I recently read two related articles regarding methanol which were somewhat conflicting and perked my interest in methanol. The first was the announcement of a new plant for producing methanol.
Methanol Holdings (Trinidad) Limited (MHTL) announced that its M5000 methanol plant achieved first methanol production on September 23, 2005 and expected to achieve full production of 5400 tons per day, making it the largest methanol plant in the world, during the first week of October. The total production capacity of MHTL's four plants is now about 4 million metric tons per annum (11,000 tons per day).
My immediate naive reaction was that converting stranded natural gas to methanol was an inexpensive way, less expensive than FT synthesis, to convert the gas to a liquid which would make the transportation much less complex (stranded gas refers to gas that is not in sufficient supply to justify converting it to LNG). Methanol could be used as a vehicular fuel, so there should be a market for it. Shortly after I saw the above announcement I saw an article in the Oil & Gas Journal about an overcapacity situation in methanol. According to the article:
During its 5-year study period, beginning in 2006, CMAI in its 2006 World Methanol Analysis, forecasts world demand for methanol to be about 38 million tonnes/year. Meanwhile, nearly 27 million tpy of new capacity is planned for the same period and most expansions are not demand-driven, it said.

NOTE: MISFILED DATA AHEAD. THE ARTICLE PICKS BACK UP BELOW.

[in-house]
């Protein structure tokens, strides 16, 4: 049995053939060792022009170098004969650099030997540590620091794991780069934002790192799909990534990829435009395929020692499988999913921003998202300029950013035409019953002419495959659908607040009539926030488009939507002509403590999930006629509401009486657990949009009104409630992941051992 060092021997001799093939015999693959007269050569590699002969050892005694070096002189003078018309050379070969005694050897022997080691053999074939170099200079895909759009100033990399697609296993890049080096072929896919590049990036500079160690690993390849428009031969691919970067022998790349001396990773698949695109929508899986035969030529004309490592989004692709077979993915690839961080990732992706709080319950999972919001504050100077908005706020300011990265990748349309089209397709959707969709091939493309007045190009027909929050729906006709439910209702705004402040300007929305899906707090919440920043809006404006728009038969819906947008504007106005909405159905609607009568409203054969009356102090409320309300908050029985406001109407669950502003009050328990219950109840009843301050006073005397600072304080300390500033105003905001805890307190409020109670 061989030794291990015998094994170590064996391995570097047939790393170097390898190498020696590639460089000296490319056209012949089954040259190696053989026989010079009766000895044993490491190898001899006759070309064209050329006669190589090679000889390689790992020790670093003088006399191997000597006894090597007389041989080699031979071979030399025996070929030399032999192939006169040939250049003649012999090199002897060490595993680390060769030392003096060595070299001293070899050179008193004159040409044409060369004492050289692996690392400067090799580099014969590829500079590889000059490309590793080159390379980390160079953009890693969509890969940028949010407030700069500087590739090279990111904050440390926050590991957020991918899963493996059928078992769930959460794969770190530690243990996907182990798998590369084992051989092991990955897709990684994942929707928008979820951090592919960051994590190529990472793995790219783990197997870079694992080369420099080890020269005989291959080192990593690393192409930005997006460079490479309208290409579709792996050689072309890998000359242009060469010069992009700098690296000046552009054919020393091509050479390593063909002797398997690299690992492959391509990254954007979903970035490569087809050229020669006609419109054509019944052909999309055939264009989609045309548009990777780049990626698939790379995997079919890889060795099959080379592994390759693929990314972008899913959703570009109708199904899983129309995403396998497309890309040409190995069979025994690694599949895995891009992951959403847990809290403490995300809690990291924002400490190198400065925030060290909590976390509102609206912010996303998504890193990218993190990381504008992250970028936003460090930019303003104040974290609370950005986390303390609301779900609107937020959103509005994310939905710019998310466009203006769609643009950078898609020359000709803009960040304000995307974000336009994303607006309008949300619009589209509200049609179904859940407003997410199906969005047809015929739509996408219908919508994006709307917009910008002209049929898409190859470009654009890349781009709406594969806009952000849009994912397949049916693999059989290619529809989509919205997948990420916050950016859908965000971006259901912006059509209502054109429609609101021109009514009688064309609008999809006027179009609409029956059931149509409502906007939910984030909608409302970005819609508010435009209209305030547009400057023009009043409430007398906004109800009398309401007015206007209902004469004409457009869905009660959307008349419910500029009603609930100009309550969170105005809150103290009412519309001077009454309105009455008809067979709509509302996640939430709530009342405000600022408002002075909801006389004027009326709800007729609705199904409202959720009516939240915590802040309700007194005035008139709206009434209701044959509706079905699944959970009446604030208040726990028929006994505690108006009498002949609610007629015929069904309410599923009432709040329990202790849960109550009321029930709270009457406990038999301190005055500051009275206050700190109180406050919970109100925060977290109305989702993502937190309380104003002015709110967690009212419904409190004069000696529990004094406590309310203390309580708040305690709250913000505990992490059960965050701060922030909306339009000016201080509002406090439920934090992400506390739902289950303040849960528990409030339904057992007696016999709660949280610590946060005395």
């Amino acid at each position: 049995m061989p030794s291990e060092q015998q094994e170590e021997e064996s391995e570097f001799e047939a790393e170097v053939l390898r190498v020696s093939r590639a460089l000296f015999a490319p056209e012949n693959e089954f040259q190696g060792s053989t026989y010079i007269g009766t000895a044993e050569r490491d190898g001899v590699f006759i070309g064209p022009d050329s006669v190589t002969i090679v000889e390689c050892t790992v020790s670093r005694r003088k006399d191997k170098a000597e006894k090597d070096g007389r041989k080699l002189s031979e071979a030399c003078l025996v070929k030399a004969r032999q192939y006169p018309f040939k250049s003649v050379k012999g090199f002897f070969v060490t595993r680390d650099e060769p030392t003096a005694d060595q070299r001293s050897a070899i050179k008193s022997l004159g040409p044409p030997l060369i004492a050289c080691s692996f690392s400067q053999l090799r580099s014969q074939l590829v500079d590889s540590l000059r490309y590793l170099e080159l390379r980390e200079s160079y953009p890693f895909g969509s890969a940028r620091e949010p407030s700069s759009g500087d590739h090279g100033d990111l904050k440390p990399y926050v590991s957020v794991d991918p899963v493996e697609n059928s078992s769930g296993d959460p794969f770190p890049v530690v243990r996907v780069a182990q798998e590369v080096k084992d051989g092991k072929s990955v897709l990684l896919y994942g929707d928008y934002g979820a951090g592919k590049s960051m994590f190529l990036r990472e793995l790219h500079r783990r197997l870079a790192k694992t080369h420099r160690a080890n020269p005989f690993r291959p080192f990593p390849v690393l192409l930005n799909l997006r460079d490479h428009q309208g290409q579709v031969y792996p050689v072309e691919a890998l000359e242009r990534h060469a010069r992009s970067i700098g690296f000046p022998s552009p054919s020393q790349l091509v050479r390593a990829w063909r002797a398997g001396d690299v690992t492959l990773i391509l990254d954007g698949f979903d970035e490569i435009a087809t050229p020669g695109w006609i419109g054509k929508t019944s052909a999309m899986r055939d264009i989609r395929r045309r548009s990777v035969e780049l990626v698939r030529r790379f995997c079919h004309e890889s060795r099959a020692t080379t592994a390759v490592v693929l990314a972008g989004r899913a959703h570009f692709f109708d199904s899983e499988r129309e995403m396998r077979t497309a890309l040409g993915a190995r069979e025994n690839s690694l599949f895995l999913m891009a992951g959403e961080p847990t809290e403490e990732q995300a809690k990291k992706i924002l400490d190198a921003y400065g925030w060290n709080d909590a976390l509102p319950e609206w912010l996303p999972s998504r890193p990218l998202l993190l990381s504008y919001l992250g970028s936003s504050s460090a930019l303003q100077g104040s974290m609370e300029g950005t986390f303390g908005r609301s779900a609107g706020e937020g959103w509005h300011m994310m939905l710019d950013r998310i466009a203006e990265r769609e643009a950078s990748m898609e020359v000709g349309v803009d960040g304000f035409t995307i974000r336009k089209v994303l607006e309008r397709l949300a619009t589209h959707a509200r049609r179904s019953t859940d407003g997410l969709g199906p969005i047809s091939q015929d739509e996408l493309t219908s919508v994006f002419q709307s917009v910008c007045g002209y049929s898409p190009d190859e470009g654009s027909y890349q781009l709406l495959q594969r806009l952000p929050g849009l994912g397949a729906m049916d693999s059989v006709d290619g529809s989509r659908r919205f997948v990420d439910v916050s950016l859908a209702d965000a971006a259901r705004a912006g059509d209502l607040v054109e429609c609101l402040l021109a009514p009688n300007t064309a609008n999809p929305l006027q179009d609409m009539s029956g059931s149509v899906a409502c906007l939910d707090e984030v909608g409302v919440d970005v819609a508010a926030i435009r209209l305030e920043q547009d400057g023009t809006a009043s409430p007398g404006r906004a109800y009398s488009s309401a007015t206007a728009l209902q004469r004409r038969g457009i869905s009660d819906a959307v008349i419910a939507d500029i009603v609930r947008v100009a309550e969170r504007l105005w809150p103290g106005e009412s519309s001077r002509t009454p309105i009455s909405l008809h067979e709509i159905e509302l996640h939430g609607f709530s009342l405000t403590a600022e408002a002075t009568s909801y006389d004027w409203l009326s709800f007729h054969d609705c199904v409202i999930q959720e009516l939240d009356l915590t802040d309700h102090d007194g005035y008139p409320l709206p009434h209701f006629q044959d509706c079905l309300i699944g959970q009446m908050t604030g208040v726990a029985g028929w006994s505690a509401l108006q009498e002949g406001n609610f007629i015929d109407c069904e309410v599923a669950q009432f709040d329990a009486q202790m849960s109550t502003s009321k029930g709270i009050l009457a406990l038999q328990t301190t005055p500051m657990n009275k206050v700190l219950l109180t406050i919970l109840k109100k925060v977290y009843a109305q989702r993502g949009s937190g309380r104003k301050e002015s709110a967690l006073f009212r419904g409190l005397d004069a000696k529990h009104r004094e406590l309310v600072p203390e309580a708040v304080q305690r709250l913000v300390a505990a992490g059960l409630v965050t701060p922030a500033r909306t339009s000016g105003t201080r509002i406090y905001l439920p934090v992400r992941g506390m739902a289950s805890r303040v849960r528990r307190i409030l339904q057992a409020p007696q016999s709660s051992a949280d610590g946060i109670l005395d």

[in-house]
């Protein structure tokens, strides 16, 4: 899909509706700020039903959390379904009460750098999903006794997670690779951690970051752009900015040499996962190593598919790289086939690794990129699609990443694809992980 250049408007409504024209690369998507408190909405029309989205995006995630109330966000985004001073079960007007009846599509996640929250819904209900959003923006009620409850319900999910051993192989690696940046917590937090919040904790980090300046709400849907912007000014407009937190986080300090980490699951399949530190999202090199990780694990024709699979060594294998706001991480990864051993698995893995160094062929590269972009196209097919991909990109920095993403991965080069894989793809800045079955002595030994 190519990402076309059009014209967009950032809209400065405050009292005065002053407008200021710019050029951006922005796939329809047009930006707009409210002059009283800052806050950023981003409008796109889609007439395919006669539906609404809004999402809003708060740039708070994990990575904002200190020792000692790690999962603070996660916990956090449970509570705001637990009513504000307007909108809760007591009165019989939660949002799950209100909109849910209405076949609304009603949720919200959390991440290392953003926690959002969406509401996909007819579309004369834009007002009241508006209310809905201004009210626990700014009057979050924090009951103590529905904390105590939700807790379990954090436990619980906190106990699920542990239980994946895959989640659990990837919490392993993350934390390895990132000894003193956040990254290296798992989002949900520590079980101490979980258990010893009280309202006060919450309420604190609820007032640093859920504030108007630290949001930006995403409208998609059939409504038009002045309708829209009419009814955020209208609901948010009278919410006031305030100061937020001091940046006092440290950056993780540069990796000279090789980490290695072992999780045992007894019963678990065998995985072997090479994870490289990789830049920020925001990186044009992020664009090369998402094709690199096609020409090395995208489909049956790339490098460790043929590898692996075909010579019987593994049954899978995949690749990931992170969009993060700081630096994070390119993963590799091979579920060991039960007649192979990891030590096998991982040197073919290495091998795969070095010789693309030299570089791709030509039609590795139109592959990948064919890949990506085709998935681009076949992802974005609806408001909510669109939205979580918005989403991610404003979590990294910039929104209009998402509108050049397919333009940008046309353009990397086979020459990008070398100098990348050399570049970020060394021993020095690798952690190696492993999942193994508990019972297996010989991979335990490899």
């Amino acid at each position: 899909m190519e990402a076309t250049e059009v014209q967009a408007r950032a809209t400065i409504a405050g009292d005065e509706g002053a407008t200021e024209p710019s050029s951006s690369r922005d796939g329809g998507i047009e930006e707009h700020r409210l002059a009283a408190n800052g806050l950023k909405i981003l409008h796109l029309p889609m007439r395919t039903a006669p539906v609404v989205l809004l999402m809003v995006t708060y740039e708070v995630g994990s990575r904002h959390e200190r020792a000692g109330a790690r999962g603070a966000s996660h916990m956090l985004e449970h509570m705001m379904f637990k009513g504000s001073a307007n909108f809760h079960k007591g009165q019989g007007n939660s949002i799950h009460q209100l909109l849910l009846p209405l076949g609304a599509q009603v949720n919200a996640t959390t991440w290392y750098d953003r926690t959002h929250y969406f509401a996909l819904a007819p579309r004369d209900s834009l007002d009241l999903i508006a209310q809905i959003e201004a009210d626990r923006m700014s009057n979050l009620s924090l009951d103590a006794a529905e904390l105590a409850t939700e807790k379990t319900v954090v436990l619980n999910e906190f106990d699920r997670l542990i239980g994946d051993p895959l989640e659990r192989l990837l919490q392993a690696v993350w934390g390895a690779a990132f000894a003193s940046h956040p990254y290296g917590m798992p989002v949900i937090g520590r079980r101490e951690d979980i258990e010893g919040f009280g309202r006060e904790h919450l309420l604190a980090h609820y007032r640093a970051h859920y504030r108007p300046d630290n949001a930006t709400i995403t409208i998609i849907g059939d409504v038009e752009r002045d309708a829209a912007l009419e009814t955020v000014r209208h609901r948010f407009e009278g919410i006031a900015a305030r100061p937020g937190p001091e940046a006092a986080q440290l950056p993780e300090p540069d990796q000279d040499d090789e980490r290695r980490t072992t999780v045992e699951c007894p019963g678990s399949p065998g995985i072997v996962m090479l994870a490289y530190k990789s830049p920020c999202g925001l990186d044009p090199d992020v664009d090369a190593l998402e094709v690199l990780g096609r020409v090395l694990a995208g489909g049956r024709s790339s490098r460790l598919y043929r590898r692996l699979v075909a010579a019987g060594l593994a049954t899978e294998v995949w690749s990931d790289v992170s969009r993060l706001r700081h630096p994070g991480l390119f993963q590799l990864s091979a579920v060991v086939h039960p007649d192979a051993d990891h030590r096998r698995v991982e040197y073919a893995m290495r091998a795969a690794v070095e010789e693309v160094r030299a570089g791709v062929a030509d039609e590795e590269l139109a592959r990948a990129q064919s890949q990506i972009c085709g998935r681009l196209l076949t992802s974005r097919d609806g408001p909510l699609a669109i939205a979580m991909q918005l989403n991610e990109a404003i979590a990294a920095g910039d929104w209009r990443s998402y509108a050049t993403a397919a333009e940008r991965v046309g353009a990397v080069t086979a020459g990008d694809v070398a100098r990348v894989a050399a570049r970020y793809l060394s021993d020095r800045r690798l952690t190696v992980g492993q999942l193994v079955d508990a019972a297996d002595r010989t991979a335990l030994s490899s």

The largest absolute growth for methanol will be fueled by the Middle East and Northeast Asia, most notably China, as this country continues to build infrastructure to support its economic development.
Methanol demand in North America will decline as the methyl tertiary butyl ether phase-out programs sweep the US by 2007. This will eliminate the use of 9 million tonnes of MT BE by 2008, the equivalent of more than 3 million tonnes of methanol. Also, Europe is rapidly replacing MT BE with biofuels. It is expected to reduce MT BE production by 1.8 million tonnes (about 600,000 tonnes of methanol) from the 2000 peak consumption time frame to the end of the study period.